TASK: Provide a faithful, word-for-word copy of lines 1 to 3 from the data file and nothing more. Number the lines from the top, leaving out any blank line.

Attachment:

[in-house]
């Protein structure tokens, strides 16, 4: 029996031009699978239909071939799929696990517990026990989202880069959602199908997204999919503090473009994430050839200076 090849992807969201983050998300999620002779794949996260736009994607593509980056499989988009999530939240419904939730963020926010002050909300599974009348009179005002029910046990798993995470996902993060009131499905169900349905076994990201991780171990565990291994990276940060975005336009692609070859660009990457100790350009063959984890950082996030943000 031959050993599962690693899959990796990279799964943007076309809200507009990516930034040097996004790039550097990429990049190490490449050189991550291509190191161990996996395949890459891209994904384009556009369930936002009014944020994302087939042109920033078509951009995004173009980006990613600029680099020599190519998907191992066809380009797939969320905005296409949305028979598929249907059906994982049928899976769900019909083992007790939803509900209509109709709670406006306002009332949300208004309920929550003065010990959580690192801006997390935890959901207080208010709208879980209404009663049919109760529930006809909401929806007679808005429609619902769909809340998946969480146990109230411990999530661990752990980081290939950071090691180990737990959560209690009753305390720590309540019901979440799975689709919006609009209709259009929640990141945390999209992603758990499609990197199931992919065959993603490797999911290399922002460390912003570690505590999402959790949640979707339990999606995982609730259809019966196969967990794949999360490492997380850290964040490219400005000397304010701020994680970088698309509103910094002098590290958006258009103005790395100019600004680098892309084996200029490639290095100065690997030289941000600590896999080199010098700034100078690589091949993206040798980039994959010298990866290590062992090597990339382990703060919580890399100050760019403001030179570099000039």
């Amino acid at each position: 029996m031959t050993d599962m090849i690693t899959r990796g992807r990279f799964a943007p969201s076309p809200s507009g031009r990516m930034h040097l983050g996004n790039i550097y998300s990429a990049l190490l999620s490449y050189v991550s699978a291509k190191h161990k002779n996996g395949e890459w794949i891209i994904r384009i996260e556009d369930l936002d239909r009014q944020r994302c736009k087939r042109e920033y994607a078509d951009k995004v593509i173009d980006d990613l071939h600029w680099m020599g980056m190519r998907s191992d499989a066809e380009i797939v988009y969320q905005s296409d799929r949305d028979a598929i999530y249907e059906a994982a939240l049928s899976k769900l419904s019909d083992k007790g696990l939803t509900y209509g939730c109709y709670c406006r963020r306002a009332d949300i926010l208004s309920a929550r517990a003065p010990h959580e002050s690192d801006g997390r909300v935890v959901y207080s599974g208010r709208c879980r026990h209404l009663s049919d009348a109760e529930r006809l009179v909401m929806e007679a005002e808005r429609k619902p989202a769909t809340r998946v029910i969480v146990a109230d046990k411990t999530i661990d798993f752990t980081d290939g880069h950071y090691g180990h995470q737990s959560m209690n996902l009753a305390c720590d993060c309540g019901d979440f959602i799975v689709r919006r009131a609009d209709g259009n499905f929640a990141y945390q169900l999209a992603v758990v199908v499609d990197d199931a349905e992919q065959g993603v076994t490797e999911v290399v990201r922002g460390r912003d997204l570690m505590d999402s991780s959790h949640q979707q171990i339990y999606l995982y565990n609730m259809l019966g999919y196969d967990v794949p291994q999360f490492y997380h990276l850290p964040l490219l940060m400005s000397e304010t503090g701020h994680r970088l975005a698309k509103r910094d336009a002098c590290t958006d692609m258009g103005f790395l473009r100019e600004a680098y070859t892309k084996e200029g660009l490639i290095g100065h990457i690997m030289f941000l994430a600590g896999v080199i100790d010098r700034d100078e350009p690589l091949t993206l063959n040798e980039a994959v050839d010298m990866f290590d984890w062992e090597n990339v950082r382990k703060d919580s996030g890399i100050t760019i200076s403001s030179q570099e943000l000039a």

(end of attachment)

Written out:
[in-house]
């Protein structure tokens, strides 16, 4: 029996031009699978239909071939799929696990517990026990989202880069959602199908997204999919503090473009994430050839200076 090849992807969201983050998300999620002779794949996260736009994607593509980056499989988009999530939240419904939730963020926010002050909300599974009348009179005002029910046990798993995470996902993060009131499905169900349905076994990201991780171990565990291994990276940060975005336009692609070859660009990457100790350009063959984890950082996030943000 031959050993599962690693899959990796990279799964943007076309809200507009990516930034040097996004790039550097990429990049190490490449050189991550291509190191161990996996395949890459891209994904384009556009369930936002009014944020994302087939042109920033078509951009995004173009980006990613600029680099020599190519998907191992066809380009797939969320905005296409949305028979598929249907059906994982049928899976769900019909083992007790939803509900209509109709709670406006306002009332949300208004309920929550003065010990959580690192801006997390935890959901207080208010709208879980209404009663049919109760529930006809909401929806007679808005429609619902769909809340998946969480146990109230411990999530661990752990980081290939950071090691180990737990959560209690009753305390720590309540019901979440799975689709919006609009209709259009929640990141945390999209992603758990499609990197199931992919065959993603490797999911290399922002460390912003570690505590999402959790949640979707339990999606995982609730259809019966196969967990794949999360490492997380850290964040490219400005000397304010701020994680970088698309509103910094002098590290958006258009103005790395100019600004680098892309084996200029490639290095100065690997030289941000600590896999080199010098700034100078690589091949993206040798980039994959010298990866290590062992090597990339382990703060919580890399100050760019403001030179570099000039």
């Amino acid at each position: 029996m031959t050993d599962m090849i690693t899959r990796g992807r990279f799964a943007p969201s076309p809200s507009g031009r990516m930034h040097l983050g996004n790039i550097y998300s990429a990049l190490l999620s490449y050189v991550s699978a291509k190191h161990k002779n996996g395949e890459w794949i891209i994904r384009i996260e556009d369930l936002d239909r009014q944020r994302c736009k087939r042109e920033y994607a078509d951009k995004v593509i173009d980006d990613l071939h600029w680099m020599g980056m190519r998907s191992d499989a066809e380009i797939v988009y969320q905005s296409d799929r949305d028979a598929i999530y249907e059906a994982a939240l049928s899976k769900l419904s019909d083992k007790g696990l939803t509900y209509g939730c109709y709670c406006r963020r306002a009332d949300i926010l208004s309920a929550r517990a003065p010990h959580e002050s690192d801006g997390r909300v935890v959901y207080s599974g208010r709208c879980r026990h209404l009663s049919d009348a109760e529930r006809l009179v909401m929806e007679a005002e808005r429609k619902p989202a769909t809340r998946v029910i969480v146990a109230d046990k411990t999530i661990d798993f752990t980081d290939g880069h950071y090691g180990h995470q737990s959560m209690n996902l009753a305390c720590d993060c309540g019901d979440f959602i799975v689709r919006r009131a609009d209709g259009n499905f929640a990141y945390q169900l999209a992603v758990v199908v499609d990197d199931a349905e992919q065959g993603v076994t490797e999911v290399v990201r922002g460390r912003d997204l570690m505590d999402s991780s959790h949640q979707q171990i339990y999606l995982y565990n609730m259809l019966g999919y196969d967990v794949p291994q999360f490492y997380h990276l850290p964040l490219l940060m400005s000397e304010t503090g701020h994680r970088l975005a698309k509103r910094d336009a002098c590290t958006d692609m258009g103005f790395l473009r100019e600004a680098y070859t892309k084996e200029g660009l490639i290095g100065h990457i690997m030289f941000l994430a600590g896999v080199i100790d010098r700034d100078e350009p690589l091949t993206l063959n040798e980039a994959v050839d010298m990866f290590d984890w062992e090597n990339v950082r382990k703060d919580s996030g890399i100050t760019i200076s403001s030179q570099e943000l000039a």